The most frequently reported limitation across the aging spectrum is walking, according to the 2011 Profile of Older Americans report from the Administration on Aging, a federal agency that is part of the U.S. Department of Health and Human Services. In 2010, 37 percent of older persons — aged 65 or older — reported some type of disability, and many needed some type of assistance as a result.
According to the report, the rate of limitations in walking among persons 85 and older is much higher (nearly 50 percent reported difficulty) than those for persons 65-74 (about 20 percent).
Physical Changes & Risks
There are multiple clinical problems that can influence and change mobility as people age, such as degenerative joint disease, osteoporosis, changes in the spine that alter balance and normal changes in sensation and sensory issues.
“All of the normal changes of aging can come together as well as disease-related changes,” says Barbara Resnick, RN, Ph.D., AGSF, and chair of the American Geriatrics Society Board of Directors.
People with dementia, as they progress, lose the ability to remember how to walk, for example. Musculoskeletal system injuries, such as a torn rotator cuff , can impact mobility — one common trigger of rotator cuff injuries in the elderly is pushing off with the arms. People with arthritis of the knee, other painful conditions in the legs or weak quadriceps in the thighs often compensate by pushing off with their arms when they rise from a chair, which can injure the shoulder muscles.
Diabetes-related changes in the muscles can influence function as well. Patients with diabetes can develop contracture of digits and limbs as a result of soft tissue thickening in these areas, which can lead to atrophy. Diabetes can also promote atherosclerosis, or hardening or the arteries, which impairs the circulation to many tissues of the body. When the muscles of the limbs are affected, the decreased blood flow can result in cramping and painful walking.
Then, there is the ever-present risk of falling, which can occur when one’s center of balance is off , or be a result of sensory changes, vision issues, peripheral neuropathy and normal decreases in sensation in feet and hands.
“The biggest problem with balance is deconditioning, weakening and lack of use of muscles,” says Resnick. “The muscles we need to hold ourselves up are not always what people use or work hard to maintain and strengthen with aging. It’s not just disease; it’s what we don’t do.”
The Emotion of Aging
Th e variety of physical changes happening to older adults that may impact mobility can lead to a roller coaster of emotions. People commonly think that depression is a normal part of aging, but it’s not, says Pam Toto, Ph.D., OTR/L, BCG, FAOTA, an assistant professor of occupational therapy at the University of Pittsburgh.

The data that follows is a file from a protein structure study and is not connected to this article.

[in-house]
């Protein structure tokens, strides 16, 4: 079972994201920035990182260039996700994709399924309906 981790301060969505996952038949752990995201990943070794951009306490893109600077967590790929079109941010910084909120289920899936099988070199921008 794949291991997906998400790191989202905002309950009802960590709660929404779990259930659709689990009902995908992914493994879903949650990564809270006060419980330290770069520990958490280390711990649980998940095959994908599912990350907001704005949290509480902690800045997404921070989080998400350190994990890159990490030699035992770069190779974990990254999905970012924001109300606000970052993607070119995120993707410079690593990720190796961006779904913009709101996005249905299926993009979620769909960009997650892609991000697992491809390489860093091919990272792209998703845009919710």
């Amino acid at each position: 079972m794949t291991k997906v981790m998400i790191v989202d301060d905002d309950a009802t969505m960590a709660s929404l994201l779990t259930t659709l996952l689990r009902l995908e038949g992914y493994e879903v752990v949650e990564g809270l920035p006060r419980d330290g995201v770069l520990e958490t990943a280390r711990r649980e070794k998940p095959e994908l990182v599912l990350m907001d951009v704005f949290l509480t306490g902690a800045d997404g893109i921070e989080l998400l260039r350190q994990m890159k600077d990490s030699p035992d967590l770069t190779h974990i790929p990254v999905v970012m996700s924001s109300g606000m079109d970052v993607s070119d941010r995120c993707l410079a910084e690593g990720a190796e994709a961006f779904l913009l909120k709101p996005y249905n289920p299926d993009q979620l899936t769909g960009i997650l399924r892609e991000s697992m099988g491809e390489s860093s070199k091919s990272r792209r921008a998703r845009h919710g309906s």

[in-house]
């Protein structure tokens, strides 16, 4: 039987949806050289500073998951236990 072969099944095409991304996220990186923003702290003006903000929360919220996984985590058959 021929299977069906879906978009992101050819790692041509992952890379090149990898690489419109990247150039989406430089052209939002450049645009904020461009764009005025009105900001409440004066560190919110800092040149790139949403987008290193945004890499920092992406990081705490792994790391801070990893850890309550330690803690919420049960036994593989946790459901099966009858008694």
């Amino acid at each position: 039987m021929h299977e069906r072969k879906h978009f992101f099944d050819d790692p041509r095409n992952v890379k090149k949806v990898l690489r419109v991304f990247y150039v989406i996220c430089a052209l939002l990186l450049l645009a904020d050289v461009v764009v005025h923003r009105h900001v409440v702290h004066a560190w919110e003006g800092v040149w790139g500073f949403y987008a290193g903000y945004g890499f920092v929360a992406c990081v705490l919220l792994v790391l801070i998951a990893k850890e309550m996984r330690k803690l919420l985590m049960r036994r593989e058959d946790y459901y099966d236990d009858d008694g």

“Losing mobility is tied to sometimes losing independence and also losing autonomy,” Toto says. “That’s an added dimension, so it’s not just now I need a walker; it’s maybe I can’t continue to live in my home with a walker.
“Oftentimes it’s the results of the disability, the impact on people’s daily activities, that presents the challenge. There is a difference between feeling lost, feeling sad because I can’t do something that I want to do or needing to change my habits or routines and also being depressed. Depression is a medical condition, and it’s one of the most under-diagnosed medical conditions among older adults. As humans, we sort of logically justify it.”
Clinicians and providers should become familiar with the signs of depression and suggest screening to clients who show signs, or to their caregivers/families. Clinicians and providers can also educate consumers about services and new strategies, routines or habits that allow them to still do things, but maybe in a different manner, to improve quality of life and perhaps prevent or lessen depression.
Reasons for Reluctance
Mobility and accessibility equipment can help to make seniors more independent and keep them safer, but many seniors resist accepting help.
“Generally because these are extremely resilient people, they’re proud, determined and they want to do it themselves,” says Resnick.
Perception is a big reason that some seniors resist using mobility aids, according to Toto.
“Some people think that using those devices gives the perception of looking old,” she explained.
And some seniors may genuinely think they don’t need any aids, especially at home.
“They might think they need a walker, for instance, in a large-space environment, but in their own home, it’s bulky, it’s unwieldy and they’d rather hold on to the furniture or walls,” says Toto.
Toto also says seniors are sometimes suspicious that doctors and therapists are going to limit them and their independence.
Resnick recommends a “try before you buy” approach to persuade a reluctant senior to use a mobility device. She will often allow someone to borrow the device and says she will usually hear back, “Wow, that really helped.”
“Some of the things I do is to let people try these things, to play with them a bit because if they don’t find the assistive device to be helpful and of value, then maybe they shouldn’t use it,” she says.
Obviously, teaching seniors how to use devices appropriately and correctly, so that they are helpful versus a hindrance, can go a long way toward acceptance. But for some seniors, the “hindrance” might be a relatively minor detail, such as the device’s size or weight.
For seniors who insist their walkers are too big to lug around or say “I can’t go here with my wheelchair the way I used to,” Resnick sometimes recommends smaller devices, such as lighter wheelchairs and smaller, collapsible walkers that may require financial resources outside of Medicare. She also recommends that seniors with larger financial resources look for ways to change the home environment to provide clearer pathways, such as breaking down walls, or redoing showers.